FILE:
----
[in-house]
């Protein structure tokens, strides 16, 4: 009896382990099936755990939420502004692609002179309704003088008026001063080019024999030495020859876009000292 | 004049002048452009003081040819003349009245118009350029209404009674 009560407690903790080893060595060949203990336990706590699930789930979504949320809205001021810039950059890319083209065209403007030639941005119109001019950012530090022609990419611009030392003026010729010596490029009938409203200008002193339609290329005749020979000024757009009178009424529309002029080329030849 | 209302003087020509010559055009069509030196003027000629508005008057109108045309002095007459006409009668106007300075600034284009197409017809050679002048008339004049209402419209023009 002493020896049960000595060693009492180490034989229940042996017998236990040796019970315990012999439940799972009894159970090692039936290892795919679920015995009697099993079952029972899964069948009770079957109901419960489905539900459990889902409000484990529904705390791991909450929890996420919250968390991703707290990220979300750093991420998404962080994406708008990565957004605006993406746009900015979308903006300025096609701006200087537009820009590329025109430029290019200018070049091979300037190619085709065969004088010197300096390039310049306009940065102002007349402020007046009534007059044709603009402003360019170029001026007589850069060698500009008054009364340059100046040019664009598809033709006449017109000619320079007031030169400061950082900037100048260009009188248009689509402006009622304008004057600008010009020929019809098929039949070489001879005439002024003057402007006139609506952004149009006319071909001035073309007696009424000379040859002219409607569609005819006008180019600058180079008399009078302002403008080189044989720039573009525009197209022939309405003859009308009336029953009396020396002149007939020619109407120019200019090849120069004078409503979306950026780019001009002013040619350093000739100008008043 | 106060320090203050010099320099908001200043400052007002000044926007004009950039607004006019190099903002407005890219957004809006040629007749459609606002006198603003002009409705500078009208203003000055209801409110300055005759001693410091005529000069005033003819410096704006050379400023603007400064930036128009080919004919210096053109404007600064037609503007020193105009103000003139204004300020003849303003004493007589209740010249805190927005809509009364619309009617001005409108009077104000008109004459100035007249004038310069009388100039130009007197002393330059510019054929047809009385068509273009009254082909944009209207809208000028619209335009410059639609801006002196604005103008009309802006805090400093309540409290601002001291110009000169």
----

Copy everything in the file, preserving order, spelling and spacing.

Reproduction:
[in-house]
């Protein structure tokens, strides 16, 4: 009896382990099936755990939420502004692609002179309704003088008026001063080019024999030495020859876009000292 | 004049002048452009003081040819003349009245118009350029209404009674 009560407690903790080893060595060949203990336990706590699930789930979504949320809205001021810039950059890319083209065209403007030639941005119109001019950012530090022609990419611009030392003026010729010596490029009938409203200008002193339609290329005749020979000024757009009178009424529309002029080329030849 | 209302003087020509010559055009069509030196003027000629508005008057109108045309002095007459006409009668106007300075600034284009197409017809050679002048008339004049209402419209023009 002493020896049960000595060693009492180490034989229940042996017998236990040796019970315990012999439940799972009894159970090692039936290892795919679920015995009697099993079952029972899964069948009770079957109901419960489905539900459990889902409000484990529904705390791991909450929890996420919250968390991703707290990220979300750093991420998404962080994406708008990565957004605006993406746009900015979308903006300025096609701006200087537009820009590329025109430029290019200018070049091979300037190619085709065969004088010197300096390039310049306009940065102002007349402020007046009534007059044709603009402003360019170029001026007589850069060698500009008054009364340059100046040019664009598809033709006449017109000619320079007031030169400061950082900037100048260009009188248009689509402006009622304008004057600008010009020929019809098929039949070489001879005439002024003057402007006139609506952004149009006319071909001035073309007696009424000379040859002219409607569609005819006008180019600058180079008399009078302002403008080189044989720039573009525009197209022939309405003859009308009336029953009396020396002149007939020619109407120019200019090849120069004078409503979306950026780019001009002013040619350093000739100008008043 | 106060320090203050010099320099908001200043400052007002000044926007004009950039607004006019190099903002407005890219957004809006040629007749459609606002006198603003002009409705500078009208203003000055209801409110300055005759001693410091005529000069005033003819410096704006050379400023603007400064930036128009080919004919210096053109404007600064037609503007020193105009103000003139204004300020003849303003004493007589209740010249805190927005809509009364619309009617001005409108009077104000008109004459100035007249004038310069009388100039130009007197002393330059510019054929047809009385068509273009009254082909944009209207809208000028619209335009410059639609801006002196604005103008009309802006805090400093309540409290601002001291110009000169």